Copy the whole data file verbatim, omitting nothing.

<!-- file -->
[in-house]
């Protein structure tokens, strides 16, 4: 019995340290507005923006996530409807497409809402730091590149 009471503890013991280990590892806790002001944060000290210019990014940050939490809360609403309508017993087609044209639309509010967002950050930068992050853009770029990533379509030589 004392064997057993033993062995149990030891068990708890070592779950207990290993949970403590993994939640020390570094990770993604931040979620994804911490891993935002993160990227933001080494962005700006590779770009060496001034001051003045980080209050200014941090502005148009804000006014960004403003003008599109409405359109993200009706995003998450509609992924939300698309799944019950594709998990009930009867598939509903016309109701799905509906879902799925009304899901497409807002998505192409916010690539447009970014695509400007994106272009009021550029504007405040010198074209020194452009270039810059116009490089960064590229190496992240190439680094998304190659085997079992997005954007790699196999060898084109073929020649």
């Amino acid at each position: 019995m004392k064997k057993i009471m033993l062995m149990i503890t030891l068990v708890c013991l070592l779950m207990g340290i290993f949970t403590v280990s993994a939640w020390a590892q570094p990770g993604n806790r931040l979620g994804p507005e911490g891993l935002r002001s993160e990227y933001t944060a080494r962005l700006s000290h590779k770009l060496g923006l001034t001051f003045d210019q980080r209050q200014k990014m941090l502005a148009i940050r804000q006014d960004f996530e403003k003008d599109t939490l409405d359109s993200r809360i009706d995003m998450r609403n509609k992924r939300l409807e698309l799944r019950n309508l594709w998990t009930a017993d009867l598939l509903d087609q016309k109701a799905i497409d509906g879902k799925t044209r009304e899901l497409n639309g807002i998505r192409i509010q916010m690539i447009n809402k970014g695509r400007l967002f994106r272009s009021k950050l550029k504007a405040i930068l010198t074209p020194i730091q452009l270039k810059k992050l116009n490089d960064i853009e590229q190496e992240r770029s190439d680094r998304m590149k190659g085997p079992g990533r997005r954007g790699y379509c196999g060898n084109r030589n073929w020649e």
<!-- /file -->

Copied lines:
[in-house]
């Protein structure tokens, strides 16, 4: 019995340290507005923006996530409807497409809402730091590149 009471503890013991280990590892806790002001944060000290210019990014940050939490809360609403309508017993087609044209639309509010967002950050930068992050853009770029990533379509030589 004392064997057993033993062995149990030891068990708890070592779950207990290993949970403590993994939640020390570094990770993604931040979620994804911490891993935002993160990227933001080494962005700006590779770009060496001034001051003045980080209050200014941090502005148009804000006014960004403003003008599109409405359109993200009706995003998450509609992924939300698309799944019950594709998990009930009867598939509903016309109701799905509906879902799925009304899901497409807002998505192409916010690539447009970014695509400007994106272009009021550029504007405040010198074209020194452009270039810059116009490089960064590229190496992240190439680094998304190659085997079992997005954007790699196999060898084109073929020649």
């Amino acid at each position: 019995m004392k064997k057993i009471m033993l062995m149990i503890t030891l068990v708890c013991l070592l779950m207990g340290i290993f949970t403590v280990s993994a939640w020390a590892q570094p990770g993604n806790r931040l979620g994804p507005e911490g891993l935002r002001s993160e990227y933001t944060a080494r962005l700006s000290h590779k770009l060496g923006l001034t001051f003045d210019q980080r209050q200014k990014m941090l502005a148009i940050r804000q006014d960004f996530e403003k003008d599109t939490l409405d359109s993200r809360i009706d995003m998450r609403n509609k992924r939300l409807e698309l799944r019950n309508l594709w998990t009930a017993d009867l598939l509903d087609q016309k109701a799905i497409d509906g879902k799925t044209r009304e899901l497409n639309g807002i998505r192409i509010q916010m690539i447009n809402k970014g695509r400007l967002f994106r272009s009021k950050l550029k504007a405040i930068l010198t074209p020194i730091q452009l270039k810059k992050l116009n490089d960064i853009e590229q190496e992240r770029s190439d680094r998304m590149k190659g085997p079992g990533r997005r954007g790699y379509c196999g060898n084109r030589n073929w020649e």